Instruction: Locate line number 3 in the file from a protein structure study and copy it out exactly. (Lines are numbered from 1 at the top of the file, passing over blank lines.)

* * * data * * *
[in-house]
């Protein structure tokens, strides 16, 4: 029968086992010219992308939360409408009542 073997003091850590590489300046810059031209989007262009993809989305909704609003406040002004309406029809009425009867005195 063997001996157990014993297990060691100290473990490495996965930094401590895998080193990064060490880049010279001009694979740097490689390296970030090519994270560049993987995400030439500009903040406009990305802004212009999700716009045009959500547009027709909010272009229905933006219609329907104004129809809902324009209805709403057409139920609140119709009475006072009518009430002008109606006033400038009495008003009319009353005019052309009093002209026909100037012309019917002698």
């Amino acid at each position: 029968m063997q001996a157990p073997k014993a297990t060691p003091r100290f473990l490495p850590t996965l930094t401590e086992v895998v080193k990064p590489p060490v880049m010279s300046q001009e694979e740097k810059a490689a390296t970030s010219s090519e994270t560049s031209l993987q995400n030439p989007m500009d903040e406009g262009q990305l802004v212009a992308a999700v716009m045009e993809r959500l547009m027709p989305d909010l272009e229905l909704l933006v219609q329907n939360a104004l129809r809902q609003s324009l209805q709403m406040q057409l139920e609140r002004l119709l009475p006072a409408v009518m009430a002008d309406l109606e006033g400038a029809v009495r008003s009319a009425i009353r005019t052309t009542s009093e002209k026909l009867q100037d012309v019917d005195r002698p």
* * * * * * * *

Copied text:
């Amino acid at each position: 029968m063997q001996a157990p073997k014993a297990t060691p003091r100290f473990l490495p850590t996965l930094t401590e086992v895998v080193k990064p590489p060490v880049m010279s300046q001009e694979e740097k810059a490689a390296t970030s010219s090519e994270t560049s031209l993987q995400n030439p989007m500009d903040e406009g262009q990305l802004v212009a992308a999700v716009m045009e993809r959500l547009m027709p989305d909010l272009e229905l909704l933006v219609q329907n939360a104004l129809r809902q609003s324009l209805q709403m406040q057409l139920e609140r002004l119709l009475p006072a409408v009518m009430a002008d309406l109606e006033g400038a029809v009495r008003s009319a009425i009353r005019t052309t009542s009093e002209k026909l009867q100037d012309v019917d005195r002698p």